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Proton pump inhibitors — the step-down approach

Proton pump inhibitors (PPIs such as esomeprazole and omeprazole) are widely regarded to be safe medicines, but there is evidence to suggest that they can cause serious adverse effects. Recent studies reported that PPI use may increase the risk of C.difficile infection[1] or developing pneumonia.[2] Other studies found that long-term use of PPIs is a risk factor for hip fracture.[3,4]

Many patients who are prescribed a PPI for gastrointestinal reflux or dyspepsia don’t need to continue taking it in the long-term. They may be able to stop taking their PPI, or control their symptoms using a lower dose either daily or when symptoms occur. This is called the step-down-approach. It can be used when ongoing therapy is no longer needed (e.g., some people after discharge from hospital) and when an initial course of PPI therapy has healed inflammation of the oesophagus and controlled symptoms. By using the step-down approach, the beneficial effects of PPI therapy are retained, but the risk of side effects is reduced.

Some medicines may make dyspepsia worse. Stopping or reducing the dose of these medicines may mean that the PPI step-down approach can be used. You can find some examples of these medicines, and the PPIs used to treat gastrointestinal reflux or dyspepsia, in the What's what section at the end of this article.

Options for the step-down approach

Trial a withdrawal of PPI

Many patients will remain free of symptoms when PPI therapy is stopped. If symptoms recur, patients should take a low-dose PPI on the days when they are troublesome (symptom-driven therapy).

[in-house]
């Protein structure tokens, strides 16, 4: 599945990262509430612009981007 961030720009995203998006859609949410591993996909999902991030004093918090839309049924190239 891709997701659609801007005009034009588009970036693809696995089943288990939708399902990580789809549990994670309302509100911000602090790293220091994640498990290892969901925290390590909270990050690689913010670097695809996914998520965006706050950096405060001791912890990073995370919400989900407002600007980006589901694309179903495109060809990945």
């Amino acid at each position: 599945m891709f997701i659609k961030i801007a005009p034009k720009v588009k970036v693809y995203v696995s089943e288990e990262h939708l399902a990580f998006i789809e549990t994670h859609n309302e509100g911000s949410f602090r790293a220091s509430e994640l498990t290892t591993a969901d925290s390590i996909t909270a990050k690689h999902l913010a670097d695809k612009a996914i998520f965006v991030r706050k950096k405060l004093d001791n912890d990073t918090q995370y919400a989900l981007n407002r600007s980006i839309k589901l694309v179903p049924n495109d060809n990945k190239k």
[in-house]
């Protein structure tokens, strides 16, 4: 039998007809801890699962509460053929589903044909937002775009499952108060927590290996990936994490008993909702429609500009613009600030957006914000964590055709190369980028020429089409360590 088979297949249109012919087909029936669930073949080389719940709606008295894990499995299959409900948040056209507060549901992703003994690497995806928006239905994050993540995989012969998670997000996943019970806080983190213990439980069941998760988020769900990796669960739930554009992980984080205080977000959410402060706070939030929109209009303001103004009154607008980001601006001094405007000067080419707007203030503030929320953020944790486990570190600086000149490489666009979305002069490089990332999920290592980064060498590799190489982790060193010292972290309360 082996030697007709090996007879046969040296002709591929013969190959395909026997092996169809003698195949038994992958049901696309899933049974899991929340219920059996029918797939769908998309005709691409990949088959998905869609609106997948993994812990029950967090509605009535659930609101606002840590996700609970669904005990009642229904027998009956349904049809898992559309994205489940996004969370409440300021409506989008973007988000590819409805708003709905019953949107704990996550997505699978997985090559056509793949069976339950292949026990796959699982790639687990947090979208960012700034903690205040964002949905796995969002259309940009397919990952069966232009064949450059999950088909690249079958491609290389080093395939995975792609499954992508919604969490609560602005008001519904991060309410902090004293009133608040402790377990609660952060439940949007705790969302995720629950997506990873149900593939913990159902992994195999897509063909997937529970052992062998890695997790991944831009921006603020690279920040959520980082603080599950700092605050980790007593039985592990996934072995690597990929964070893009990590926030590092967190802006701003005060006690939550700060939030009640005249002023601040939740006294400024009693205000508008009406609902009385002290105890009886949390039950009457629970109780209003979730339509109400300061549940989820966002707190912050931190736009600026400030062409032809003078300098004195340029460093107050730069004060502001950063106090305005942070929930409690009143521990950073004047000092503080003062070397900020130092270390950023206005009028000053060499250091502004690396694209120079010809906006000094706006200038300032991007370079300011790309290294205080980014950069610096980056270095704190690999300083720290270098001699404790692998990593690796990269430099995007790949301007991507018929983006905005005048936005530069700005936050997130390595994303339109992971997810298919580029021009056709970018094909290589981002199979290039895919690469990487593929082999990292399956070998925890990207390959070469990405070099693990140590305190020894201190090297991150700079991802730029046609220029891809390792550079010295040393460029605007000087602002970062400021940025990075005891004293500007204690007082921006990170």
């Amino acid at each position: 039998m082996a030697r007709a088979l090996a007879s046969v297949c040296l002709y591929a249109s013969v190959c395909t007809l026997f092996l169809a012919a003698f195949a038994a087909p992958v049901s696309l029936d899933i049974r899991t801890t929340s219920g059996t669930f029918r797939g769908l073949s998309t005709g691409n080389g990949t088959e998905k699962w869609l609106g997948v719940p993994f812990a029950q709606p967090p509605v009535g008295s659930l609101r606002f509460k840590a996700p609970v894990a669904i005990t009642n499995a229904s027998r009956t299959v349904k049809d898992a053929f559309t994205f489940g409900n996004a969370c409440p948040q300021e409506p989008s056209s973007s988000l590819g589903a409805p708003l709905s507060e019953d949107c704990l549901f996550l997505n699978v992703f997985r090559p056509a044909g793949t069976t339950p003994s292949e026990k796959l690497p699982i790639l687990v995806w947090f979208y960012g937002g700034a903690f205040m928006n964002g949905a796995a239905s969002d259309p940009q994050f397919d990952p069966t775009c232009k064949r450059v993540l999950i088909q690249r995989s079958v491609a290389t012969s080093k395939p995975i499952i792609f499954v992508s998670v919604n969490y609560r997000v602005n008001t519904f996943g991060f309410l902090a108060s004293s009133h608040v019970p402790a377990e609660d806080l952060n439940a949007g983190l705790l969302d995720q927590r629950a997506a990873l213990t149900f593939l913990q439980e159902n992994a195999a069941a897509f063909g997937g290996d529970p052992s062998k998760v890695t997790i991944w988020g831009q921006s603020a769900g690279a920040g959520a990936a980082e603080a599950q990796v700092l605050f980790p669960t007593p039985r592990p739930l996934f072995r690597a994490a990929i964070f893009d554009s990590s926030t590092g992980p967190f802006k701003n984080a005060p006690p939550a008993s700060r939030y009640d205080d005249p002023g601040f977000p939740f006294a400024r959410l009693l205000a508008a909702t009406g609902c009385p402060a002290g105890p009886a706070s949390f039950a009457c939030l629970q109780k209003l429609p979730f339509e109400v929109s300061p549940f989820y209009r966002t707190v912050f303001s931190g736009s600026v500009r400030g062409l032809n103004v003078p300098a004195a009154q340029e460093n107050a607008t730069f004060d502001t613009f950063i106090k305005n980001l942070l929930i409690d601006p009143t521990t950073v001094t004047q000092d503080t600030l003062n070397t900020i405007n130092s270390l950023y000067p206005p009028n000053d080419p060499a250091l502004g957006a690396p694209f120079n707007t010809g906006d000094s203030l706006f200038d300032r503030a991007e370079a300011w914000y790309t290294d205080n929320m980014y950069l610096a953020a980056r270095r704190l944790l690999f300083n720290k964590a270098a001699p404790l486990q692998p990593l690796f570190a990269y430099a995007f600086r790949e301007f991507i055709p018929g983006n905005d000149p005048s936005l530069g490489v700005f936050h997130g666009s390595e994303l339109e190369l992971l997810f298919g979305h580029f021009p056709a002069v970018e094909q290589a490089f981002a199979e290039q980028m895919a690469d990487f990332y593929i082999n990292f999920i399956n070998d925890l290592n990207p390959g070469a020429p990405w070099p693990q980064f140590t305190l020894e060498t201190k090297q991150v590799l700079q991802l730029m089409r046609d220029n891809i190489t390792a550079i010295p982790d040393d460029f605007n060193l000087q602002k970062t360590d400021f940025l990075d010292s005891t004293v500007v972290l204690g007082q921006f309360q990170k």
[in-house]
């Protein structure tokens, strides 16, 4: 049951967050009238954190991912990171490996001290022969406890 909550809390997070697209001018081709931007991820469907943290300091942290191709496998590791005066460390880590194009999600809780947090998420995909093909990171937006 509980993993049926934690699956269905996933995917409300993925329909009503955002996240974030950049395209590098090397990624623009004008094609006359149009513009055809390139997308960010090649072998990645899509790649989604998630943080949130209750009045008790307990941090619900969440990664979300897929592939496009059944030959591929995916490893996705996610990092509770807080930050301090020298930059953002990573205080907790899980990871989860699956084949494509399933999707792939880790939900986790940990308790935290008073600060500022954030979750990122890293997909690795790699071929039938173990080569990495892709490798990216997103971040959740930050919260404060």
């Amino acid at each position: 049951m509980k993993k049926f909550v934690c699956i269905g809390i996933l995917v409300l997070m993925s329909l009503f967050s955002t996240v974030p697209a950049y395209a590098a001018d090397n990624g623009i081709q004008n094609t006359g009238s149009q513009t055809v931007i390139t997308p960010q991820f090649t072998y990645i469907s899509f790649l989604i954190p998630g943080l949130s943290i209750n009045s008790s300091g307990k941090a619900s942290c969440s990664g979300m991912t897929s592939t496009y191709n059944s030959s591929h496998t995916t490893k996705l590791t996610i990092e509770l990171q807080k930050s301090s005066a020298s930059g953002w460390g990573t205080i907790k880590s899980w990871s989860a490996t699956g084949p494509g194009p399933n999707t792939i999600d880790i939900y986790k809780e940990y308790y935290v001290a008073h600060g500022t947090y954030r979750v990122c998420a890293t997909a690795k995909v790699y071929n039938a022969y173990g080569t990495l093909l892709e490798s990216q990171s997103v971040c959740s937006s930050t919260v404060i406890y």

The ability of each patient to report the return of symptoms should be assessed before a trial withdrawal. Special consideration should be given to patients with dementia.

Ongoing, low-dose therapy

Continuous low-dose PPI can prevent relapse in patients with healed oesophagitis.

Symptom-driven therapy

Use a low-dose PPI on the days when symptoms are troublesome. On average, patients will take a PPI tablet about 2–3 times a week.

Patients whose symptoms are well-controlled by PPIs may be reluctant to reduce the dose or frequency of their medication. They may not be aware that there is less risk of unwanted side effects when less medicine is used, that their prescription costs could be lower, or that symptom-driven therapy will allow them to take fewer tablets. A brief description of these benefits may encourage patients to try.

Lifestyle changes should be used at the same time as PPI therapy — persevering with successful changes can help to reduce reliance on PPIs. Patients should be encouraged to eat healthily and to avoid foods that make their symptoms worse. Providing examples of dyspepsia-inducing foods, like spicy and fatty foods, can help patients understand what to avoid. If relevant, patients should be encouraged to quit smoking, moderate their alcohol consumption and lose weight. Patients that have symptoms at night may benefit from elevating the head of their bed.

Discuss the step-down approach with the prescribing doctor, or the pharmacist conducting a medication management review for your patients.

What's what

PPIs Brand name
Esomeprazole Nexium
Lansoprazole Zoton
Omeprazole Acimax, Losec, Meprazol, Omepral, Probitor
Pantoprazole Somac
Rabeprazole Pariet

Medicines that may make dyspepsia worse
(Below are examples only. This list is not exhaustive)
Brand name

Diltiazem (for angina or high blood pressure)

Cardizem, Coras, Diltahexal, Dilzem, Vasocardol

Nifedipine (for angina or high blood pressure)

Adalat, Addos, Adefin, Nifehexal, Nyefax, Nypine

Isosorbide mononitrate (to prevent angina)

Duride, Imdur, Imtrate, Isomonit, Monodur

Celecoxib (for pain relief)


Diclofenac (for pain relief)

Clonac, Diclohexal, Dinac, Fenac, Voltaren

Theophylline (for asthma or emphysema)


Prescribing Practice Review 45: Proton pump inhibitors: step-down to symptom control
PPR45: Proton pump inhibitors: step-down to symptom control
Go to the resource page.
Download PDF now
NPS Case Study 57 - Proton pump inhibitors: appropriate and safe use
NPS Case Study 57:Proton pump inhibitors
Go to the resource page.
Download PDF now.

Other useful resources


  1. Dial S, et al. JAMA 2005;294:2989-95.
  2. Laheij RJ, et al. JAMA 2004;292:1955-60.
  3. Yang YX, et al. JAMA 2006;296:2947-53.
  4. Targownik LE, et al. CMAJ 2008;179:319-26.
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